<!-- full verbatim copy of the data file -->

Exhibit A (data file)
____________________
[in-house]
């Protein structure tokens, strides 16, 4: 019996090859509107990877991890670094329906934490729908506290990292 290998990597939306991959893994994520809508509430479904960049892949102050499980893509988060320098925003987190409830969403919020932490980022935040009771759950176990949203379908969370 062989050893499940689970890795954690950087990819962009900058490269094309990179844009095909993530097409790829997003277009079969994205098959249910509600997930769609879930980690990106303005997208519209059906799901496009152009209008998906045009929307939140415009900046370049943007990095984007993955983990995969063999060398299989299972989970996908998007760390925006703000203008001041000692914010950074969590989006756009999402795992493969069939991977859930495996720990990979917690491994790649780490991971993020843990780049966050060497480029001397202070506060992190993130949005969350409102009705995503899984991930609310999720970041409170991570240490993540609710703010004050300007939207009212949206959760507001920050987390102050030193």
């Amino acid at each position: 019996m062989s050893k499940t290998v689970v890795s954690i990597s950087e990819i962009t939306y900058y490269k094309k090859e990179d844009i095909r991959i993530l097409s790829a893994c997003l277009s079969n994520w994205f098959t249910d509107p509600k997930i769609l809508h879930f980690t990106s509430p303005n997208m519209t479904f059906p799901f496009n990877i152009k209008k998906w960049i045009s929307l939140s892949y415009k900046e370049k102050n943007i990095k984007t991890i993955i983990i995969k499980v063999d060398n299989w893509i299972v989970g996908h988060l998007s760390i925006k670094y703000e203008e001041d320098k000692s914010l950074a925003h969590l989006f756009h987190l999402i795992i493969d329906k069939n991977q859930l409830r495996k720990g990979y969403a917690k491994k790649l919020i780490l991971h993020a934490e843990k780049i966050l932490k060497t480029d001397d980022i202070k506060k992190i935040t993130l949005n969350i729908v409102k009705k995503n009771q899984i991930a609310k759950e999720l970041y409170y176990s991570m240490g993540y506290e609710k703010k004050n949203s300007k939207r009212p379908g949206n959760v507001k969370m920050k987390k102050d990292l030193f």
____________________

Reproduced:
[in-house]
């Protein structure tokens, strides 16, 4: 019996090859509107990877991890670094329906934490729908506290990292 290998990597939306991959893994994520809508509430479904960049892949102050499980893509988060320098925003987190409830969403919020932490980022935040009771759950176990949203379908969370 062989050893499940689970890795954690950087990819962009900058490269094309990179844009095909993530097409790829997003277009079969994205098959249910509600997930769609879930980690990106303005997208519209059906799901496009152009209008998906045009929307939140415009900046370049943007990095984007993955983990995969063999060398299989299972989970996908998007760390925006703000203008001041000692914010950074969590989006756009999402795992493969069939991977859930495996720990990979917690491994790649780490991971993020843990780049966050060497480029001397202070506060992190993130949005969350409102009705995503899984991930609310999720970041409170991570240490993540609710703010004050300007939207009212949206959760507001920050987390102050030193």
């Amino acid at each position: 019996m062989s050893k499940t290998v689970v890795s954690i990597s950087e990819i962009t939306y900058y490269k094309k090859e990179d844009i095909r991959i993530l097409s790829a893994c997003l277009s079969n994520w994205f098959t249910d509107p509600k997930i769609l809508h879930f980690t990106s509430p303005n997208m519209t479904f059906p799901f496009n990877i152009k209008k998906w960049i045009s929307l939140s892949y415009k900046e370049k102050n943007i990095k984007t991890i993955i983990i995969k499980v063999d060398n299989w893509i299972v989970g996908h988060l998007s760390i925006k670094y703000e203008e001041d320098k000692s914010l950074a925003h969590l989006f756009h987190l999402i795992i493969d329906k069939n991977q859930l409830r495996k720990g990979y969403a917690k491994k790649l919020i780490l991971h993020a934490e843990k780049i966050l932490k060497t480029d001397d980022i202070k506060k992190i935040t993130l949005n969350i729908v409102k009705k995503n009771q899984i991930a609310k759950e999720l970041y409170y176990s991570m240490g993540y506290e609710k703010k004050n949203s300007k939207r009212p379908g949206n959760v507001k969370m920050k987390k102050d990292l030193f």